Boeing forecast says the region's carriers will need to buy 3,350 new planes
Airlines in the Middle East will need to buy 3,350 new planes over the next 20 years valued at an estimated $730 billion to meet demand, according to Boeing.
The US-based plane manufacturer presented its 2017 Current Market Outlook for the region during the Dubai Airshow.
It said twin-aisle airplanes are expected to make up nearly 50 percent of the new airplanes in the Middle East, and more than 70 percent of the value at $520 billion.
Both percentages are significantly higher than the global average, Boeing said, adding that the strong long-term demand for widebody airplanes was reinforced at the show as Emirates airline announced a commitment to purchase 40 Boeing 787-10 Dreamliners in a deal valued at $15.1 billion at current list prices.
More than half of the total deliveries in the Middle East will be single-aisle airplanes such as the 737 MAX. Operators in the region will need 1,770 single-aisle airplanes valued at $190 billion, driven by the growth of low-cost carriers, the report noted.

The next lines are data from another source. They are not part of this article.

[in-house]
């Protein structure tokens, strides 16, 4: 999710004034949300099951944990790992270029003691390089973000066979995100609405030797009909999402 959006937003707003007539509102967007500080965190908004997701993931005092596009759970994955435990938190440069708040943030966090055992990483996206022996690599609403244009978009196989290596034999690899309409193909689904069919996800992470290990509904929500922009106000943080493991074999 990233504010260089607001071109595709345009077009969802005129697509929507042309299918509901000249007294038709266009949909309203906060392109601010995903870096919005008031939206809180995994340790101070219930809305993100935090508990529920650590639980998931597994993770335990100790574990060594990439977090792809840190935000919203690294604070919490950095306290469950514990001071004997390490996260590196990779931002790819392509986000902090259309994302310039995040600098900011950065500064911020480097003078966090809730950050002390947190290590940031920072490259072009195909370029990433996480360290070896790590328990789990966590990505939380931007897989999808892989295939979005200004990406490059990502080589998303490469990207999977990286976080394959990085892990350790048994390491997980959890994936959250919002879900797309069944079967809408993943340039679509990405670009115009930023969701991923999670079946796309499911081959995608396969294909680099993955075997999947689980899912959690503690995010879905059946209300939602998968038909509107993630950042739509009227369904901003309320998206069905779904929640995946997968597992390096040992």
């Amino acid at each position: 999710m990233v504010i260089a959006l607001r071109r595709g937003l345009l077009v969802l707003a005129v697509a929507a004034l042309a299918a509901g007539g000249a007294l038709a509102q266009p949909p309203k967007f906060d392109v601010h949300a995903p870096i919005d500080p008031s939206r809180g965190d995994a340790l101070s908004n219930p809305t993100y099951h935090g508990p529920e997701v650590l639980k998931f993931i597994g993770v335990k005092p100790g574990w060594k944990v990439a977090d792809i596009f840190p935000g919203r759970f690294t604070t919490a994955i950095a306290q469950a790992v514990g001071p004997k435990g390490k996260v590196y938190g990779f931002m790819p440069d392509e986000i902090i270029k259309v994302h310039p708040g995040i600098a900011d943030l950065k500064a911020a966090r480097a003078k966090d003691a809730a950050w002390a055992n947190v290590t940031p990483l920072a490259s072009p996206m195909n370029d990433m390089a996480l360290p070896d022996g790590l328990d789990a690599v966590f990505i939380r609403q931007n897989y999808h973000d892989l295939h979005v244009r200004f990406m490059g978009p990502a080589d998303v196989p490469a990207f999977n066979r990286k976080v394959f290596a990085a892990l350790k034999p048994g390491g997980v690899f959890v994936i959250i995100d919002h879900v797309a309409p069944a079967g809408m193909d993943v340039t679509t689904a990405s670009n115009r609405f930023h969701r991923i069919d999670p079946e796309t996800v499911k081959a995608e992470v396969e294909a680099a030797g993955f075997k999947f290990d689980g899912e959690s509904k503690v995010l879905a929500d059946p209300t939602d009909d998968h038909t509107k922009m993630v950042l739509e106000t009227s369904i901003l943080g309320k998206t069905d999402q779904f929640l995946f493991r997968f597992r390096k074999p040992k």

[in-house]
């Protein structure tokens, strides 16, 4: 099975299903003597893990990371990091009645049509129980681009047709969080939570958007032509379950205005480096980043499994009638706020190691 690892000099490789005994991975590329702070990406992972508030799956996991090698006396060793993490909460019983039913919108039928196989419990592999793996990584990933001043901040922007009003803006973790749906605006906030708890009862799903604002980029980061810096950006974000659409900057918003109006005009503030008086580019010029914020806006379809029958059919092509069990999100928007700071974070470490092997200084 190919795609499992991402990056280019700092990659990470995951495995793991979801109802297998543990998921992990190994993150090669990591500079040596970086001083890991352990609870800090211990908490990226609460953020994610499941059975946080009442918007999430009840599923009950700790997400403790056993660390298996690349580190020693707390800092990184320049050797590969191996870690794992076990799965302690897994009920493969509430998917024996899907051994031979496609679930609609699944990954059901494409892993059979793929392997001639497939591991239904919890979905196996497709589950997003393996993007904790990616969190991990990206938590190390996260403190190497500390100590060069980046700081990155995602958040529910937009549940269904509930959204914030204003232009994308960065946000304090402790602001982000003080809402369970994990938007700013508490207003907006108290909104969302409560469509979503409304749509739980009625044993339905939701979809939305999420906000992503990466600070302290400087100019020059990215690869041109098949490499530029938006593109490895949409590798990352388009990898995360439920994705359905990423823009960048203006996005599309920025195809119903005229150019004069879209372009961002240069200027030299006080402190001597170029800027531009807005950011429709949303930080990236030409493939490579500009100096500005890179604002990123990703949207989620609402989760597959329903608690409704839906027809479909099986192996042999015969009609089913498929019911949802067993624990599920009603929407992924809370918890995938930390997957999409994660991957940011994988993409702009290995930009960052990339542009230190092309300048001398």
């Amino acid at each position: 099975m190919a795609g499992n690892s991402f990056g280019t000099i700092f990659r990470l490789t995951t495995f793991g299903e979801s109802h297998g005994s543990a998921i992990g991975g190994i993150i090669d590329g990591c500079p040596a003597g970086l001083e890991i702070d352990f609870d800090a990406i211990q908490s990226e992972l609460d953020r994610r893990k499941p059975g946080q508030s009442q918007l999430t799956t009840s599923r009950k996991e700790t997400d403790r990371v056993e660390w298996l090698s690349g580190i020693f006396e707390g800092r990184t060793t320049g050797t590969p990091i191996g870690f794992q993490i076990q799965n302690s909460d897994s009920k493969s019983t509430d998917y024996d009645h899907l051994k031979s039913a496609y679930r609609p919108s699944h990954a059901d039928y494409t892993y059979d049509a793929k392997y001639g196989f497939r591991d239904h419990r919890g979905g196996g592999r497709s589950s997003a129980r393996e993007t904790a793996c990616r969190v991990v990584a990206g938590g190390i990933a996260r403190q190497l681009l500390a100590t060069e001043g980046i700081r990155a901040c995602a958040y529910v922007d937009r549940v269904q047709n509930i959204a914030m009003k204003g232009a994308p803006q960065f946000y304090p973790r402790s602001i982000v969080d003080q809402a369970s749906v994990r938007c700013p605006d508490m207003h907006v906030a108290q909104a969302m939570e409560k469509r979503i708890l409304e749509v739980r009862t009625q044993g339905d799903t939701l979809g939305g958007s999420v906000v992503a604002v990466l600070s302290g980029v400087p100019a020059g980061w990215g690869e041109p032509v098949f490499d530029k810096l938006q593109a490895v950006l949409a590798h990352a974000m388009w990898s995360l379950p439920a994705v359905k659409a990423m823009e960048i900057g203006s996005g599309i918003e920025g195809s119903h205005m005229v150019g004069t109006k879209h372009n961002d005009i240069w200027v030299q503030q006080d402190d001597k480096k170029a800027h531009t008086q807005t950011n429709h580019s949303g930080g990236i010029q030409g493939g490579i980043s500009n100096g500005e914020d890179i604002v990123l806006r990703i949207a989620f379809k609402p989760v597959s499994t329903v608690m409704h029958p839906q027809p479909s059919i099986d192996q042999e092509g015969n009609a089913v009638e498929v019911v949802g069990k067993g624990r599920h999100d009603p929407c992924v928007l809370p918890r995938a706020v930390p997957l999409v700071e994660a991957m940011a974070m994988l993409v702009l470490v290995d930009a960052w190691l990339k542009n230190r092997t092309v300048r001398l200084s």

“Traffic growth in the Middle East is expected to grow at 5.6 percent annually during the next 20 years,” said Randy Tinseth, vice president of marketing, Boeing Commercial Airplanes.
“The fact that 85 percent of the world's population lives within an eight-hour flight of the Arabian Gulf, coupled with robust business models and investment in infrastructure, allows carriers in the Middle East to channel traffic through their hubs and offer one-stop service between many cities.”
Globally, Boeing has forecast long-term demand for 41,030 new airplanes, valued at $6.1 trillion. These new airplanes will replace older, less efficient airplanes, benefiting airlines and passengers and stimulating growth in emerging markets and innovation in airline business models.